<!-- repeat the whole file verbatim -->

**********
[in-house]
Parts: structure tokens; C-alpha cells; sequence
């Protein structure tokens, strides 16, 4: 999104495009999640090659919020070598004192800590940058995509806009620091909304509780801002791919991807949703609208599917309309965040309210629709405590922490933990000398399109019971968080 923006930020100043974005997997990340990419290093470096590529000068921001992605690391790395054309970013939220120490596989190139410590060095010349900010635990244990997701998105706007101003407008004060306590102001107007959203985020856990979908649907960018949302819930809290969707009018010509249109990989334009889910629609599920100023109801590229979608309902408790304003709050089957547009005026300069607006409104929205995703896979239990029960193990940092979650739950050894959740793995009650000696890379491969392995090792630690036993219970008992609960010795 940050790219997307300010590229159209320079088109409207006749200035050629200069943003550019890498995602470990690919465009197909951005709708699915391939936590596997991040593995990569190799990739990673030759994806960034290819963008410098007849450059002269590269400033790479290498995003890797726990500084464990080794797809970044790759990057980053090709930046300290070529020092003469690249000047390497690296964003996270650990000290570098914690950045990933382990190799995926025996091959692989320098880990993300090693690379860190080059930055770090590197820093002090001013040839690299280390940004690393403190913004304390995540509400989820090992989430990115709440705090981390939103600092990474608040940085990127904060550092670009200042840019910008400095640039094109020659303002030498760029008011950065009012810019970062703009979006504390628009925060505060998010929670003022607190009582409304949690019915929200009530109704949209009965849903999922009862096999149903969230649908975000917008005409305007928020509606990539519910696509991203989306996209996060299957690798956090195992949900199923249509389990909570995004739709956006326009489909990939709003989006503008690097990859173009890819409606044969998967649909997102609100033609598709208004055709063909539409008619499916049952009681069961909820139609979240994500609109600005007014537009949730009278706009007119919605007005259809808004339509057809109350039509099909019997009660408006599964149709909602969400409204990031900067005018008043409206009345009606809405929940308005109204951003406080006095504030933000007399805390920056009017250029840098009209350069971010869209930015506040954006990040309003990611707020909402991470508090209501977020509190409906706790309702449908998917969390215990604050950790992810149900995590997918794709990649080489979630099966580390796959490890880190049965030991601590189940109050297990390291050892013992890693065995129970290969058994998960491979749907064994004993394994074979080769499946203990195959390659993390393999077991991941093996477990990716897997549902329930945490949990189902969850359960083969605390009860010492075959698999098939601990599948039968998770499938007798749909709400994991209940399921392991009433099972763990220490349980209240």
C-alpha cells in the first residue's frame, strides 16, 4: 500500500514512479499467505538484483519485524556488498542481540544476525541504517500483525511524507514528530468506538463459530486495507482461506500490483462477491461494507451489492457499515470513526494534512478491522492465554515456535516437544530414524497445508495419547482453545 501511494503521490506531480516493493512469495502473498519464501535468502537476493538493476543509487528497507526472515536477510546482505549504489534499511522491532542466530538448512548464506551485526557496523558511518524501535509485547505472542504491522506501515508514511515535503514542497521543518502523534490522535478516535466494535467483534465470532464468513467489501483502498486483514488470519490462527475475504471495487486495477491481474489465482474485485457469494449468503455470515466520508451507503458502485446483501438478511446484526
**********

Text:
[in-house]
Parts: structure tokens; C-alpha cells; sequence
């Protein structure tokens, strides 16, 4: 999104495009999640090659919020070598004192800590940058995509806009620091909304509780801002791919991807949703609208599917309309965040309210629709405590922490933990000398399109019971968080 923006930020100043974005997997990340990419290093470096590529000068921001992605690391790395054309970013939220120490596989190139410590060095010349900010635990244990997701998105706007101003407008004060306590102001107007959203985020856990979908649907960018949302819930809290969707009018010509249109990989334009889910629609599920100023109801590229979608309902408790304003709050089957547009005026300069607006409104929205995703896979239990029960193990940092979650739950050894959740793995009650000696890379491969392995090792630690036993219970008992609960010795 940050790219997307300010590229159209320079088109409207006749200035050629200069943003550019890498995602470990690919465009197909951005709708699915391939936590596997991040593995990569190799990739990673030759994806960034290819963008410098007849450059002269590269400033790479290498995003890797726990500084464990080794797809970044790759990057980053090709930046300290070529020092003469690249000047390497690296964003996270650990000290570098914690950045990933382990190799995926025996091959692989320098880990993300090693690379860190080059930055770090590197820093002090001013040839690299280390940004690393403190913004304390995540509400989820090992989430990115709440705090981390939103600092990474608040940085990127904060550092670009200042840019910008400095640039094109020659303002030498760029008011950065009012810019970062703009979006504390628009925060505060998010929670003022607190009582409304949690019915929200009530109704949209009965849903999922009862096999149903969230649908975000917008005409305007928020509606990539519910696509991203989306996209996060299957690798956090195992949900199923249509389990909570995004739709956006326009489909990939709003989006503008690097990859173009890819409606044969998967649909997102609100033609598709208004055709063909539409008619499916049952009681069961909820139609979240994500609109600005007014537009949730009278706009007119919605007005259809808004339509057809109350039509099909019997009660408006599964149709909602969400409204990031900067005018008043409206009345009606809405929940308005109204951003406080006095504030933000007399805390920056009017250029840098009209350069971010869209930015506040954006990040309003990611707020909402991470508090209501977020509190409906706790309702449908998917969390215990604050950790992810149900995590997918794709990649080489979630099966580390796959490890880190049965030991601590189940109050297990390291050892013992890693065995129970290969058994998960491979749907064994004993394994074979080769499946203990195959390659993390393999077991991941093996477990990716897997549902329930945490949990189902969850359960083969605390009860010492075959698999098939601990599948039968998770499938007798749909709400994991209940399921392991009433099972763990220490349980209240």
C-alpha cells in the first residue's frame, strides 16, 4: 500500500514512479499467505538484483519485524556488498542481540544476525541504517500483525511524507514528530468506538463459530486495507482461506500490483462477491461494507451489492457499515470513526494534512478491522492465554515456535516437544530414524497445508495419547482453545 501511494503521490506531480516493493512469495502473498519464501535468502537476493538493476543509487528497507526472515536477510546482505549504489534499511522491532542466530538448512548464506551485526557496523558511518524501535509485547505472542504491522506501515508514511515535503514542497521543518502523534490522535478516535466494535467483534465470532464468513467489501483502498486483514488470519490462527475475504471495487486495477491481474489465482474485485457469494449468503455470515466520508451507503458502485446483501438478511446484526